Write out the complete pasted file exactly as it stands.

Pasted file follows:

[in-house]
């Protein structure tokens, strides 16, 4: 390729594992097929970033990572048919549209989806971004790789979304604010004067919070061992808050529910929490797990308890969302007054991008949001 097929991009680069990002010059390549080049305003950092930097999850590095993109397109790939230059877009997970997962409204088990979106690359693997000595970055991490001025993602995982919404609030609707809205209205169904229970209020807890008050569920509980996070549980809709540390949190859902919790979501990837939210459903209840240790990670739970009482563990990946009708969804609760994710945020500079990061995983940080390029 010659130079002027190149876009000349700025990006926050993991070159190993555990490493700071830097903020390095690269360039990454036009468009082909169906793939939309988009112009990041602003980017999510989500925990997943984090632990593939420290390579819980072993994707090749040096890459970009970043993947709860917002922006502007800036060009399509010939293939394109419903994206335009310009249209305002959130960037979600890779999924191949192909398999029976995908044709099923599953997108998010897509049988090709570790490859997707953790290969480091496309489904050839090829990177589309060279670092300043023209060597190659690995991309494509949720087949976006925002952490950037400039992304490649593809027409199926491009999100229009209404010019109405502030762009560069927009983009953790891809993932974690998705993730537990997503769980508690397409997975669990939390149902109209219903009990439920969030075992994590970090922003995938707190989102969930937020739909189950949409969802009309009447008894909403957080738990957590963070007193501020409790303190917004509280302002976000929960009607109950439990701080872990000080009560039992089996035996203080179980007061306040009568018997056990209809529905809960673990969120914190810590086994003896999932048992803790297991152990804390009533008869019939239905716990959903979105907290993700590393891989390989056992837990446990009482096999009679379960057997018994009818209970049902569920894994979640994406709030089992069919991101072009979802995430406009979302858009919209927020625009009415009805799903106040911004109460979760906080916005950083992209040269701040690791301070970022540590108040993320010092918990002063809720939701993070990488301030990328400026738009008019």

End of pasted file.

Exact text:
[in-house]
């Protein structure tokens, strides 16, 4: 390729594992097929970033990572048919549209989806971004790789979304604010004067919070061992808050529910929490797990308890969302007054991008949001 097929991009680069990002010059390549080049305003950092930097999850590095993109397109790939230059877009997970997962409204088990979106690359693997000595970055991490001025993602995982919404609030609707809205209205169904229970209020807890008050569920509980996070549980809709540390949190859902919790979501990837939210459903209840240790990670739970009482563990990946009708969804609760994710945020500079990061995983940080390029 010659130079002027190149876009000349700025990006926050993991070159190993555990490493700071830097903020390095690269360039990454036009468009082909169906793939939309988009112009990041602003980017999510989500925990997943984090632990593939420290390579819980072993994707090749040096890459970009970043993947709860917002922006502007800036060009399509010939293939394109419903994206335009310009249209305002959130960037979600890779999924191949192909398999029976995908044709099923599953997108998010897509049988090709570790490859997707953790290969480091496309489904050839090829990177589309060279670092300043023209060597190659690995991309494509949720087949976006925002952490950037400039992304490649593809027409199926491009999100229009209404010019109405502030762009560069927009983009953790891809993932974690998705993730537990997503769980508690397409997975669990939390149902109209219903009990439920969030075992994590970090922003995938707190989102969930937020739909189950949409969802009309009447008894909403957080738990957590963070007193501020409790303190917004509280302002976000929960009607109950439990701080872990000080009560039992089996035996203080179980007061306040009568018997056990209809529905809960673990969120914190810590086994003896999932048992803790297991152990804390009533008869019939239905716990959903979105907290993700590393891989390989056992837990446990009482096999009679379960057997018994009818209970049902569920894994979640994406709030089992069919991101072009979802995430406009979302858009919209927020625009009415009805799903106040911004109460979760906080916005950083992209040269701040690791301070970022540590108040993320010092918990002063809720939701993070990488301030990328400026738009008019």